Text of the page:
Legal drivers such as GDPR and PSD2 in Europe and CDR in Australia are enabling the customer with more ownership and control over its own data. As a result, the customer is increasingly empowered to more easily provide consent-based access to his/her data by a service provider of choice. This trend is accelerating across countries, industries, and market actors and as such we are moving towards an Open Data economy. In this emerging landscape, data is shared between organisations under control of the rightful owner(s) and used by third parties to improve or develop new business models and service concepts. This increased availability of data in new ways brings insurers new opportunities to build or improve risk models and develop new products and services. As an initial step, insurers can already start capitalising on the Open Data economy by exploring useful use cases that will become available under PSD2 (XS2A) and Open Banking.
Access to account (XS2A) under PSD2 provides opportunities to insurers
One major development contributing to concrete customer ownership and control over data is visible in the European financial sector, where PSD2 enables customers to allow a third-party access to their payment account (XS2A). Based on a customer’s consent, the third party can retrieve account information from a customers’ payment account (covering balances and transaction history) or initiate payments from a customer’s payment account.
Open Banking enables additional possibilities for insurers
A visible trend in the emerging PSD2 ecosystem is banks opening up data and functionality beyond XS2A, such as information on other account types, customer’s identity data and aggregated and anonymised information on their customer base. The INNOPAY Open Banking Monitor provides a comprehensive overview of the masters in openness that move beyond mere regulatory compliance. Again, here, all access to these data and resources is based on a customer’s consent.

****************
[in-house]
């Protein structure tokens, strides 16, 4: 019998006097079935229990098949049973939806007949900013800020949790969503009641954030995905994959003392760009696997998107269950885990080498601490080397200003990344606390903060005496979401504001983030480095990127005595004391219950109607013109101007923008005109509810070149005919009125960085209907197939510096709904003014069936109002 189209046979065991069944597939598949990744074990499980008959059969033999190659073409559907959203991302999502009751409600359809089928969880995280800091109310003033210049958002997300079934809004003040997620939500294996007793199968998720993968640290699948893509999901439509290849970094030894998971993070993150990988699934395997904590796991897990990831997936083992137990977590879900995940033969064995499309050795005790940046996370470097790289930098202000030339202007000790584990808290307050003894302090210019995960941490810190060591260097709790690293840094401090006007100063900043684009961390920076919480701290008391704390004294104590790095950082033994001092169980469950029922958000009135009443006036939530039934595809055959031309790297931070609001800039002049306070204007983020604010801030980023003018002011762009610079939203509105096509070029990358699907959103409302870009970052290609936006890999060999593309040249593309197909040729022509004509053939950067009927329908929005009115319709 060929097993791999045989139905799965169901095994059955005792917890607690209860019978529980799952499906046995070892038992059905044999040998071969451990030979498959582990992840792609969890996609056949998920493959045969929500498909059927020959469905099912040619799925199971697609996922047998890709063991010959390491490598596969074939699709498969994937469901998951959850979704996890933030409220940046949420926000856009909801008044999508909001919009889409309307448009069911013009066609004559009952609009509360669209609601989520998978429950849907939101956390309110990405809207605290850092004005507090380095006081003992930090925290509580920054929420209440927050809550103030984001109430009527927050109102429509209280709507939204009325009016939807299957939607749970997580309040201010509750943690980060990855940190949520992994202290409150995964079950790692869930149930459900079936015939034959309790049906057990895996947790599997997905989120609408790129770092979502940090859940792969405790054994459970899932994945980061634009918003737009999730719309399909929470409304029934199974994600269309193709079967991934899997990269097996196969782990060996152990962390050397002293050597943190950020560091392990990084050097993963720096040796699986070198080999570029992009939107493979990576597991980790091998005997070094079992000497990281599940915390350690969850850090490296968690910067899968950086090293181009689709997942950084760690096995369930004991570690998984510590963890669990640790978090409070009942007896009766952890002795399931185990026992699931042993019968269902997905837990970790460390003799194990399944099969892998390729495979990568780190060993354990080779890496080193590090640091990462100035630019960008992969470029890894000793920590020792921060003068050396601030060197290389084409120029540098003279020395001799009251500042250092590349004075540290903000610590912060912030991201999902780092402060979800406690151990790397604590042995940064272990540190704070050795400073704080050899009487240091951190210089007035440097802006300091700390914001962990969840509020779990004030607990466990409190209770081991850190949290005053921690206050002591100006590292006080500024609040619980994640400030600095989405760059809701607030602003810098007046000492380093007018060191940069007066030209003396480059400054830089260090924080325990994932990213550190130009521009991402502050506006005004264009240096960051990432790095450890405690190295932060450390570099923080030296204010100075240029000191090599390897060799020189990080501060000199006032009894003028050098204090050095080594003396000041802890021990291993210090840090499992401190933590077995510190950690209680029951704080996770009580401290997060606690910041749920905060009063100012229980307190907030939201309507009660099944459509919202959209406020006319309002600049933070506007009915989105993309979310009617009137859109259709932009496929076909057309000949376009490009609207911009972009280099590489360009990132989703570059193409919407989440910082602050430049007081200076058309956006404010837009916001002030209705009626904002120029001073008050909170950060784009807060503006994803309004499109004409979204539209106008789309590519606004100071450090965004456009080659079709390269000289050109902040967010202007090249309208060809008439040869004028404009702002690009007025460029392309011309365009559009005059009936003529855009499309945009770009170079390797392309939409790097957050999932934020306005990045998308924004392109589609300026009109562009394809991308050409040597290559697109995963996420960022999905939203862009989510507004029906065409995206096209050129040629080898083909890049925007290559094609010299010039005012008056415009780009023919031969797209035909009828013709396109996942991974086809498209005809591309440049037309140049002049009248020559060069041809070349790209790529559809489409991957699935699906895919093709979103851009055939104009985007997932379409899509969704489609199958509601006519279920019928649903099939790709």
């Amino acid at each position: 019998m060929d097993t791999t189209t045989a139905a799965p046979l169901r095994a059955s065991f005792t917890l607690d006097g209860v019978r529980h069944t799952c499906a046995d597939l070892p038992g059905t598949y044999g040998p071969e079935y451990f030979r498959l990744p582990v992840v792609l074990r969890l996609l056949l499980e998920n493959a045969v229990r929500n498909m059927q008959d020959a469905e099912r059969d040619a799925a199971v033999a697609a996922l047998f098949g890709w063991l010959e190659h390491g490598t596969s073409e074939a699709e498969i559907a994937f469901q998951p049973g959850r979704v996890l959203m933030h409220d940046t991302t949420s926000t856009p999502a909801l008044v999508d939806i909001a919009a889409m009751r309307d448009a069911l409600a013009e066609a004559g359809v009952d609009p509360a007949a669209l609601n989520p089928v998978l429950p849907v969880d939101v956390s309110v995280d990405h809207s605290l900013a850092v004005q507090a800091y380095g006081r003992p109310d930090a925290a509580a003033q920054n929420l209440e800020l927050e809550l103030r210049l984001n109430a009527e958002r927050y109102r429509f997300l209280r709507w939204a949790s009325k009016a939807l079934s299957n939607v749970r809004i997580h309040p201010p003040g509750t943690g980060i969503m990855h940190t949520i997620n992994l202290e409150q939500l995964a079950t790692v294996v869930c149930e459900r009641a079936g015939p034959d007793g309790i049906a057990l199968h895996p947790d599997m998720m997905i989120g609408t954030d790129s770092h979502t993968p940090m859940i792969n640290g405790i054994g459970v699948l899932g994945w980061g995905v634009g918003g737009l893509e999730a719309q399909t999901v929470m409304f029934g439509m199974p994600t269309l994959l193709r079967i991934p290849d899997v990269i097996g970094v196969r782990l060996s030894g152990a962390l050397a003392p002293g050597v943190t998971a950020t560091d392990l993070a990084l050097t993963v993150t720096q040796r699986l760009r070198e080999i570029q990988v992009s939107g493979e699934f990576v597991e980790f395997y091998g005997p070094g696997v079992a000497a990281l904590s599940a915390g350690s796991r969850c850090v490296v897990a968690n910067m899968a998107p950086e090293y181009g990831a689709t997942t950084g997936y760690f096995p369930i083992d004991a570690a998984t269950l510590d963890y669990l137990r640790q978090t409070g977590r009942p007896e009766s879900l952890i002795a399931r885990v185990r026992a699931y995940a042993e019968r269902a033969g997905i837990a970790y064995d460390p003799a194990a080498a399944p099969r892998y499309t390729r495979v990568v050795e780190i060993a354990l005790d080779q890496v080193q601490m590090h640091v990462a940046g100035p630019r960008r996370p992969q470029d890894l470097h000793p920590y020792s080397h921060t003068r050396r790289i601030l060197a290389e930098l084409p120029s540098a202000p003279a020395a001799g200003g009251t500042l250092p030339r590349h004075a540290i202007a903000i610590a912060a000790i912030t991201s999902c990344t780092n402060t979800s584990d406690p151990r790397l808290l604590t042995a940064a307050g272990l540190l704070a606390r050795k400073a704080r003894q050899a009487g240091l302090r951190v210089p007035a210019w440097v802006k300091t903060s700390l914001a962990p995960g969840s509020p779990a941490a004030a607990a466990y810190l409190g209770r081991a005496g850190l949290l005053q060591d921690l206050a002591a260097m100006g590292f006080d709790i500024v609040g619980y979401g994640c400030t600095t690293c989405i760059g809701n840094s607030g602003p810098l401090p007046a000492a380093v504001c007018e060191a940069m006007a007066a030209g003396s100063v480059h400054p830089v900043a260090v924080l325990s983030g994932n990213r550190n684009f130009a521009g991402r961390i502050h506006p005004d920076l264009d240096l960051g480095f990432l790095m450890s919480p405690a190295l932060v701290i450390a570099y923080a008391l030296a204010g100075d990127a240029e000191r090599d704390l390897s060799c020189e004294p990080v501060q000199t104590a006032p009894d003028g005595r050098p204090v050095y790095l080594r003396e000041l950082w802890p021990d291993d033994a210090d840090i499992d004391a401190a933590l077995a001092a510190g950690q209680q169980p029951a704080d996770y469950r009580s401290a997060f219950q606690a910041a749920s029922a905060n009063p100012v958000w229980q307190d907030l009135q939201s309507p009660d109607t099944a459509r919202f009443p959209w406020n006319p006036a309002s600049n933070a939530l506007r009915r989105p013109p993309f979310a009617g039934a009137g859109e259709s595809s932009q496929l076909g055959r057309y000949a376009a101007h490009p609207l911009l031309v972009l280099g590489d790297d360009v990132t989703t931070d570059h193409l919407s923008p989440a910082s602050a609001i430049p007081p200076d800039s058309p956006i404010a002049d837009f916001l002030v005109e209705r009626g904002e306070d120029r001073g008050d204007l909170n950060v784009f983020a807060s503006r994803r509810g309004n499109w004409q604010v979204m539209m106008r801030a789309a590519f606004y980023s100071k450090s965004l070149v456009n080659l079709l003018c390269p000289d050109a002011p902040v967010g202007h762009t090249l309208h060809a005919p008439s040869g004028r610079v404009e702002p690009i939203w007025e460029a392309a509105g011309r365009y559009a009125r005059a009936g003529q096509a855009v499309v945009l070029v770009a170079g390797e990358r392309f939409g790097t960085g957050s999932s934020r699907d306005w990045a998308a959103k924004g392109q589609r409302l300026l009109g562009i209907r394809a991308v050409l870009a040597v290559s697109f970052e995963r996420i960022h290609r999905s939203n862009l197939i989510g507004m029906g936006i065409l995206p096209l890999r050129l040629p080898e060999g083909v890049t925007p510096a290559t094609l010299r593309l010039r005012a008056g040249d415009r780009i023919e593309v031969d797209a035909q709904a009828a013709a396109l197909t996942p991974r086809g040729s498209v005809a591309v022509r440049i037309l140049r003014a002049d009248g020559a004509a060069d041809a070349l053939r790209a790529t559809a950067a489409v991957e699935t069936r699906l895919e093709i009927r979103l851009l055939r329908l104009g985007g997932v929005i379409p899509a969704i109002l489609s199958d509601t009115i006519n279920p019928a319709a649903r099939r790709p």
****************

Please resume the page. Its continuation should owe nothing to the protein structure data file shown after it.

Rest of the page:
The data and functionality that become available - as a result of the trend towards openness in banking - enable beneficial use cases for insurers, across their traditional value chain and beyond. Potential use cases are summarised in figure 1.
In the section below a selected set of nine use cases are explained in further detail.
Examples of use cases for insurers based on data and functionality in the scope of PSD2 XS2A
Some selected use cases based on functionality available under PSD2 XS2A are:
- IBAN-name check: an IBAN-name check helps to reduce fraud with improved potential of checking accountholder authenticity, and reduces the number of corrective money transfers needed due to incorrectly registered IBAN;
- Improved debit collection process: Account balance checks before initiating payment (direct debit) requests, reduce bounced requests. Furthermore, through payment initiation, the insurer has the opportunity to provide personalised reminders to pay, decreasing the costs of debtor management;
- Improved acceptance process: As account data enables next-level risk-profiling, it can prove to be of assistance in a faster and improved, or even automated, acceptance of customers;